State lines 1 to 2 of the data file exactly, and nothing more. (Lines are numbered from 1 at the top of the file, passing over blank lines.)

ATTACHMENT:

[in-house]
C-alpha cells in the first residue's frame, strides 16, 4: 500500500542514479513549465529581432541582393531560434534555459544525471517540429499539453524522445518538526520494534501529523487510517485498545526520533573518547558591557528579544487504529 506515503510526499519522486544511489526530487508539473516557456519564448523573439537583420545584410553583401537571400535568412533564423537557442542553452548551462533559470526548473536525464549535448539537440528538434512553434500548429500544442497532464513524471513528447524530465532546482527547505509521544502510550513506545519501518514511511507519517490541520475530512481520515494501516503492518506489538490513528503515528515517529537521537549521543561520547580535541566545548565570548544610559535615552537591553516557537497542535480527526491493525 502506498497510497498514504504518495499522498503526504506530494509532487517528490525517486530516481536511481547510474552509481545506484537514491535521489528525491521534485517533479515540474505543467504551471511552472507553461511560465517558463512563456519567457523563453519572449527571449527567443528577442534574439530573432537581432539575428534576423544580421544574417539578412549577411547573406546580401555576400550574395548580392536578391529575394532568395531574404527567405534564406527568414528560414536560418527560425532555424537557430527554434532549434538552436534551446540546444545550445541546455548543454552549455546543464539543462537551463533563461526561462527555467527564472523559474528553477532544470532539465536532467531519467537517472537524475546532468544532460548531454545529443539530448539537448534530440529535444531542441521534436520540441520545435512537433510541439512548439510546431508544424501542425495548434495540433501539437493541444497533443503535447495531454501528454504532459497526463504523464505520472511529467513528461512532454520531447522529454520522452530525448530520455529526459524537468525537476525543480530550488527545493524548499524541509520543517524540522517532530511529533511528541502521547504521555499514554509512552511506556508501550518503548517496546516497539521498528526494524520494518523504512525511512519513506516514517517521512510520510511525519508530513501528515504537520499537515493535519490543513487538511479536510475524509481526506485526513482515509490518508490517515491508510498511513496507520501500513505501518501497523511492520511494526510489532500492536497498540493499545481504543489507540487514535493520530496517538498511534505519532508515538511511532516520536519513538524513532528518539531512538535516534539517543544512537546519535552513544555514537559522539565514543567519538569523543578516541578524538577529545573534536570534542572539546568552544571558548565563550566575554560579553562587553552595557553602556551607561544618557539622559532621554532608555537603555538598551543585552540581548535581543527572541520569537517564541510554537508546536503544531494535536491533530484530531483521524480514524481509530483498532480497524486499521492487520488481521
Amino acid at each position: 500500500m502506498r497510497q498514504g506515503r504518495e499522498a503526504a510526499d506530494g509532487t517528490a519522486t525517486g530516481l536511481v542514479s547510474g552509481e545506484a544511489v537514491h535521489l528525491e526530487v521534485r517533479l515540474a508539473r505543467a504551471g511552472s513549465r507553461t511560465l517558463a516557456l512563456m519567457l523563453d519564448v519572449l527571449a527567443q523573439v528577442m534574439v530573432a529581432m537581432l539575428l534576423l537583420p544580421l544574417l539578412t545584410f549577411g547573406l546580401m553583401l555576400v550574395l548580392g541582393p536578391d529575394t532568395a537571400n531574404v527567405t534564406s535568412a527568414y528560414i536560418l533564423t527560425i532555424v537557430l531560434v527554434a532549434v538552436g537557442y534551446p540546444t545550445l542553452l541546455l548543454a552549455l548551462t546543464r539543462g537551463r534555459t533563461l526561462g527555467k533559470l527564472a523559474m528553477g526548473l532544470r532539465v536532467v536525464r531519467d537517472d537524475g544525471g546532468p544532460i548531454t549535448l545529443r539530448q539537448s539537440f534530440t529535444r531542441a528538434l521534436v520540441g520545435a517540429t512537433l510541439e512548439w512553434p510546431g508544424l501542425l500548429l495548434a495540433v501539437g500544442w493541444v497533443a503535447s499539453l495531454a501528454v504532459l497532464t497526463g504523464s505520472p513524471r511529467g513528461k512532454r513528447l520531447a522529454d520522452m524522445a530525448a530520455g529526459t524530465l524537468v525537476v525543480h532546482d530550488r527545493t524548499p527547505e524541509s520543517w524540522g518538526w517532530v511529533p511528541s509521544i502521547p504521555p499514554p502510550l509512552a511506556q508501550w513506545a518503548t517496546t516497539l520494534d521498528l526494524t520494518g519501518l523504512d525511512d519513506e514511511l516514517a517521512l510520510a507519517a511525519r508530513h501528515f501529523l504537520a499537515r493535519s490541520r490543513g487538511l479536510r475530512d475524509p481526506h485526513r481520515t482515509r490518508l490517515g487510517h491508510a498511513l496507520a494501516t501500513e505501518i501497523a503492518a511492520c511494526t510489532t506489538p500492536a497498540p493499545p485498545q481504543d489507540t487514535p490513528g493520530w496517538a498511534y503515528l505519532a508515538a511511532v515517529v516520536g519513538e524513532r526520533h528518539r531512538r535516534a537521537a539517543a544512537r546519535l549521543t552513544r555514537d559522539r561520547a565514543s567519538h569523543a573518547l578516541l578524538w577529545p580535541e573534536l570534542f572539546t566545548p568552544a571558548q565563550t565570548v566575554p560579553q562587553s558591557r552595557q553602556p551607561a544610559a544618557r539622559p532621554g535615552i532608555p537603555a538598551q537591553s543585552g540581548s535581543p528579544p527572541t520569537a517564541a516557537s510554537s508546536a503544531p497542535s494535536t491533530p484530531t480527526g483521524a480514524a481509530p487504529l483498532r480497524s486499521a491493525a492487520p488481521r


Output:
[in-house]
C-alpha cells in the first residue's frame, strides 16, 4: 500500500542514479513549465529581432541582393531560434534555459544525471517540429499539453524522445518538526520494534501529523487510517485498545526520533573518547558591557528579544487504529 506515503510526499519522486544511489526530487508539473516557456519564448523573439537583420545584410553583401537571400535568412533564423537557442542553452548551462533559470526548473536525464549535448539537440528538434512553434500548429500544442497532464513524471513528447524530465532546482527547505509521544502510550513506545519501518514511511507519517490541520475530512481520515494501516503492518506489538490513528503515528515517529537521537549521543561520547580535541566545548565570548544610559535615552537591553516557537497542535480527526491493525 502506498497510497498514504504518495499522498503526504506530494509532487517528490525517486530516481536511481547510474552509481545506484537514491535521489528525491521534485517533479515540474505543467504551471511552472507553461511560465517558463512563456519567457523563453519572449527571449527567443528577442534574439530573432537581432539575428534576423544580421544574417539578412549577411547573406546580401555576400550574395548580392536578391529575394532568395531574404527567405534564406527568414528560414536560418527560425532555424537557430527554434532549434538552436534551446540546444545550445541546455548543454552549455546543464539543462537551463533563461526561462527555467527564472523559474528553477532544470532539465536532467531519467537517472537524475546532468544532460548531454545529443539530448539537448534530440529535444531542441521534436520540441520545435512537433510541439512548439510546431508544424501542425495548434495540433501539437493541444497533443503535447495531454501528454504532459497526463504523464505520472511529467513528461512532454520531447522529454520522452530525448530520455529526459524537468525537476525543480530550488527545493524548499524541509520543517524540522517532530511529533511528541502521547504521555499514554509512552511506556508501550518503548517496546516497539521498528526494524520494518523504512525511512519513506516514517517521512510520510511525519508530513501528515504537520499537515493535519490543513487538511479536510475524509481526506485526513482515509490518508490517515491508510498511513496507520501500513505501518501497523511492520511494526510489532500492536497498540493499545481504543489507540487514535493520530496517538498511534505519532508515538511511532516520536519513538524513532528518539531512538535516534539517543544512537546519535552513544555514537559522539565514543567519538569523543578516541578524538577529545573534536570534542572539546568552544571558548565563550566575554560579553562587553552595557553602556551607561544618557539622559532621554532608555537603555538598551543585552540581548535581543527572541520569537517564541510554537508546536503544531494535536491533530484530531483521524480514524481509530483498532480497524486499521492487520488481521